And that’s when I need to live between the lines, invisible audience: when the words I want aren’t there, and the idea I’m going for can’t be described in a single, solitary term. It’s when context is most important, because describing the context is all I have to go on. It’s not just about creating my own path, it’s about writing my own vocabulary for what I’m experiencing, because the vocabulary hasn’t been there before, at least not for me.

I guess that’s what my book is about, ultimately. It’s about trying to write something between the lines of what I’ve always understood my life should be. It’s what this blog is about: finding myself outside of the rules and the expectations; finding the real, legitimate, hard-to-describe-in-solitary-terms, me.

Love and between-the-lines kisses

Saturday, September 7, 2013

To Barbara, A Year After Your Death

Dear Barbara,

It has been nearly a year since you died, on September 12, one day after the anniversary of 9/11, and five days before my 31st birthday.
The day before you died, I made a meal for the ashram where we were both staying: squash enchiladas, a variation on the sweet potato enchilada recipe that I made up myself, and that I have served at various times in my life to convey community, comfort, and thanks. I made this meal for the ashram on the edge of the beautiful Kootenay Lake because I was about to leave, and I wanted to show my thanks that they had provided what I needed when I needed it: a place to rest after what had been a really tough year.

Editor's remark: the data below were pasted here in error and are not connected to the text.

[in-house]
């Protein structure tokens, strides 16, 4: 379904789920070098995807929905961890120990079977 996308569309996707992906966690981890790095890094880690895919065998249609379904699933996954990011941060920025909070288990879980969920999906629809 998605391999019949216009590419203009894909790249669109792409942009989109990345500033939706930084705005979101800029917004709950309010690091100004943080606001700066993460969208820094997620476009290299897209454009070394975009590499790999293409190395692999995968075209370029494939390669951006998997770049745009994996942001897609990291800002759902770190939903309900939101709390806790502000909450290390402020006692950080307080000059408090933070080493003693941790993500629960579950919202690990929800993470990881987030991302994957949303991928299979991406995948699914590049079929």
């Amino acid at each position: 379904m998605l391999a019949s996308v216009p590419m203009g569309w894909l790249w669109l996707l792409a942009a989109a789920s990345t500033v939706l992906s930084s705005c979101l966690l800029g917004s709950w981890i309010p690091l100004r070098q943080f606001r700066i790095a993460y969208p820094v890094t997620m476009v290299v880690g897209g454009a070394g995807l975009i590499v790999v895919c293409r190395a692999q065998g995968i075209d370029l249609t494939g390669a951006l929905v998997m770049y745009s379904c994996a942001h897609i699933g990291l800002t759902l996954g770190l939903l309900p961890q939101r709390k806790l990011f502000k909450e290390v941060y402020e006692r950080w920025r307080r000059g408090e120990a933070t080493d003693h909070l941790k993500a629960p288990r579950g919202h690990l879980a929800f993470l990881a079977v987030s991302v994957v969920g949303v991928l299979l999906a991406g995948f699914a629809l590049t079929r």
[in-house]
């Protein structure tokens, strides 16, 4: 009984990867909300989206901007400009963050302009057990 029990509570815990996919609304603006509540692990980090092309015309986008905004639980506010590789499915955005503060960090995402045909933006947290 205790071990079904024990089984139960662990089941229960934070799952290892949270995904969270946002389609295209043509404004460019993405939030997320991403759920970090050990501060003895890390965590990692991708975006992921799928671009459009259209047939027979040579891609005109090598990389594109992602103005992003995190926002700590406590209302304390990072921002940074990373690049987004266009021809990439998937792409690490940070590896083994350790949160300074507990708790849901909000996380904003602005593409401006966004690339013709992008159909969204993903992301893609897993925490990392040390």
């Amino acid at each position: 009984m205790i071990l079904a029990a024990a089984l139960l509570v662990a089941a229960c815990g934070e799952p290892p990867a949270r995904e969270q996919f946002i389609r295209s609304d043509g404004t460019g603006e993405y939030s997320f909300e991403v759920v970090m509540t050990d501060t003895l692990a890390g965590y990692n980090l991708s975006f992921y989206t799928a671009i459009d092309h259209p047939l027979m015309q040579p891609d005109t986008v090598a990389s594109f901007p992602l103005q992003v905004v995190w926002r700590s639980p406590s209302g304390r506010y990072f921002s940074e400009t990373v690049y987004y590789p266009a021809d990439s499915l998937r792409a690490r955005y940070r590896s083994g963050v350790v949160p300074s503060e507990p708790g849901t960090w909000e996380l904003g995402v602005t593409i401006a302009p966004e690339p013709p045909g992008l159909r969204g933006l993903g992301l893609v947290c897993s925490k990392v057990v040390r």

And then, in one single hour on a clear night, it became tougher still. I stood next to you as you struggled to breathe, willing the time to pass and also to stand still; willing the ambulance to hurry and simultaneously willing your throat to stop closing up in response to something you ate.
You knew you had severe food allergies; we all knew you did. There was nothing we or you could pinpoint that would have set them off, but it had happened all the same. I was the one standing next to you when you went unconscious; I told you weren’t alone as you gasped for air, and I told the people running in and out of the room trying to help that all you wanted was to breathe; that really there was nothing else that would make you comfortable as we hoped and prayed the ambulance would make it in time.
It didn’t.
In the days following your death, we talked in many groups and instances about you; about how you had already touched people with your gentleness and life; how you were so glad to be there, and how somehow you must have known; that you must have been ready to go on some level.
I listened to peoples’ opinions of this, and I stayed silent, even as tears slid down my face. The truth in that room with you was much different; never in those 45 minutes I spent mostly alone with you did you ever look like you were ready. You fought for every breath you could, and your fight for survival has stayed with me, even now.